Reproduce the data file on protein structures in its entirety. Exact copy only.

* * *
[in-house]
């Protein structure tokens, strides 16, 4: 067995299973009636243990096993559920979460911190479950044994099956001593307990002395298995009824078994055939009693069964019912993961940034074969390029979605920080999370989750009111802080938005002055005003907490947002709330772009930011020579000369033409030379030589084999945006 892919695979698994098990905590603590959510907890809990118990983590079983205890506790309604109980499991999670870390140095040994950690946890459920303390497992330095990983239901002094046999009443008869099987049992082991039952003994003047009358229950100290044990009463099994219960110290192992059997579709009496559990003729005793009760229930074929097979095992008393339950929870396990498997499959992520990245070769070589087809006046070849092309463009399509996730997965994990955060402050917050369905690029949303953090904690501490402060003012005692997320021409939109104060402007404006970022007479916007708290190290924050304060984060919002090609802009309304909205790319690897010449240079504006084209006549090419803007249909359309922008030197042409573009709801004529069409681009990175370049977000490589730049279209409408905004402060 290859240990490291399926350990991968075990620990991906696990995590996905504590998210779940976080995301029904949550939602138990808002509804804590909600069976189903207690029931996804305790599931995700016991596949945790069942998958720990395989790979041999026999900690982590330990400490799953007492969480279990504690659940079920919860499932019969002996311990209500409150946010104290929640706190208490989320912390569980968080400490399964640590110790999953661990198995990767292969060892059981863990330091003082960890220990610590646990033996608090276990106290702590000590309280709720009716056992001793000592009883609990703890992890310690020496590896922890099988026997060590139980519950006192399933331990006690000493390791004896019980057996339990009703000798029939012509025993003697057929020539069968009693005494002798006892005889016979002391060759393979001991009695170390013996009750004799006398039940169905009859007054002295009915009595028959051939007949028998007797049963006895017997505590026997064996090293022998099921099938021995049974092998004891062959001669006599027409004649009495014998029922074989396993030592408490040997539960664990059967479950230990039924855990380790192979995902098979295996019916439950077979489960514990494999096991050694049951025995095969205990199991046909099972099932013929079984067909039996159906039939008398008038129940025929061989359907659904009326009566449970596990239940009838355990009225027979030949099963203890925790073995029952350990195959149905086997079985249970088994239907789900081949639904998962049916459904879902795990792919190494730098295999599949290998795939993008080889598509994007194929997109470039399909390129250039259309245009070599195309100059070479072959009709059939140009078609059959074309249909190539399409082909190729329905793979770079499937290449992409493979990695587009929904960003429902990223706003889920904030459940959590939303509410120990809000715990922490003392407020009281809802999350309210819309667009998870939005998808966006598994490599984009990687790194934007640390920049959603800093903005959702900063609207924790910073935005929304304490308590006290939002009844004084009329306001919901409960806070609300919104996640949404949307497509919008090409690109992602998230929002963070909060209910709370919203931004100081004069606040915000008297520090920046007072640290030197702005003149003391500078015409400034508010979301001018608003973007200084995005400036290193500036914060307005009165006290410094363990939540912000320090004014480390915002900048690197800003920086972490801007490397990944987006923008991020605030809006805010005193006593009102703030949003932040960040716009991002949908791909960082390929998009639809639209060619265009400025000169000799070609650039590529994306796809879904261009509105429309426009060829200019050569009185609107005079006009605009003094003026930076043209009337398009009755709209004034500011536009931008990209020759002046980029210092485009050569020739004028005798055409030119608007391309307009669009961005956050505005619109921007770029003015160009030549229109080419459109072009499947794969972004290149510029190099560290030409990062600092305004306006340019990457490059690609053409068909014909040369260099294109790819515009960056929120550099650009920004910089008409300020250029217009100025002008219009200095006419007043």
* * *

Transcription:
[in-house]
């Protein structure tokens, strides 16, 4: 067995299973009636243990096993559920979460911190479950044994099956001593307990002395298995009824078994055939009693069964019912993961940034074969390029979605920080999370989750009111802080938005002055005003907490947002709330772009930011020579000369033409030379030589084999945006 892919695979698994098990905590603590959510907890809990118990983590079983205890506790309604109980499991999670870390140095040994950690946890459920303390497992330095990983239901002094046999009443008869099987049992082991039952003994003047009358229950100290044990009463099994219960110290192992059997579709009496559990003729005793009760229930074929097979095992008393339950929870396990498997499959992520990245070769070589087809006046070849092309463009399509996730997965994990955060402050917050369905690029949303953090904690501490402060003012005692997320021409939109104060402007404006970022007479916007708290190290924050304060984060919002090609802009309304909205790319690897010449240079504006084209006549090419803007249909359309922008030197042409573009709801004529069409681009990175370049977000490589730049279209409408905004402060 290859240990490291399926350990991968075990620990991906696990995590996905504590998210779940976080995301029904949550939602138990808002509804804590909600069976189903207690029931996804305790599931995700016991596949945790069942998958720990395989790979041999026999900690982590330990400490799953007492969480279990504690659940079920919860499932019969002996311990209500409150946010104290929640706190208490989320912390569980968080400490399964640590110790999953661990198995990767292969060892059981863990330091003082960890220990610590646990033996608090276990106290702590000590309280709720009716056992001793000592009883609990703890992890310690020496590896922890099988026997060590139980519950006192399933331990006690000493390791004896019980057996339990009703000798029939012509025993003697057929020539069968009693005494002798006892005889016979002391060759393979001991009695170390013996009750004799006398039940169905009859007054002295009915009595028959051939007949028998007797049963006895017997505590026997064996090293022998099921099938021995049974092998004891062959001669006599027409004649009495014998029922074989396993030592408490040997539960664990059967479950230990039924855990380790192979995902098979295996019916439950077979489960514990494999096991050694049951025995095969205990199991046909099972099932013929079984067909039996159906039939008398008038129940025929061989359907659904009326009566449970596990239940009838355990009225027979030949099963203890925790073995029952350990195959149905086997079985249970088994239907789900081949639904998962049916459904879902795990792919190494730098295999599949290998795939993008080889598509994007194929997109470039399909390129250039259309245009070599195309100059070479072959009709059939140009078609059959074309249909190539399409082909190729329905793979770079499937290449992409493979990695587009929904960003429902990223706003889920904030459940959590939303509410120990809000715990922490003392407020009281809802999350309210819309667009998870939005998808966006598994490599984009990687790194934007640390920049959603800093903005959702900063609207924790910073935005929304304490308590006290939002009844004084009329306001919901409960806070609300919104996640949404949307497509919008090409690109992602998230929002963070909060209910709370919203931004100081004069606040915000008297520090920046007072640290030197702005003149003391500078015409400034508010979301001018608003973007200084995005400036290193500036914060307005009165006290410094363990939540912000320090004014480390915002900048690197800003920086972490801007490397990944987006923008991020605030809006805010005193006593009102703030949003932040960040716009991002949908791909960082390929998009639809639209060619265009400025000169000799070609650039590529994306796809879904261009509105429309426009060829200019050569009185609107005079006009605009003094003026930076043209009337398009009755709209004034500011536009931008990209020759002046980029210092485009050569020739004028005798055409030119608007391309307009669009961005956050505005619109921007770029003015160009030549229109080419459109072009499947794969972004290149510029190099560290030409990062600092305004306006340019990457490059690609053409068909014909040369260099294109790819515009960056929120550099650009920004910089008409300020250029217009100025002008219009200095006419007043």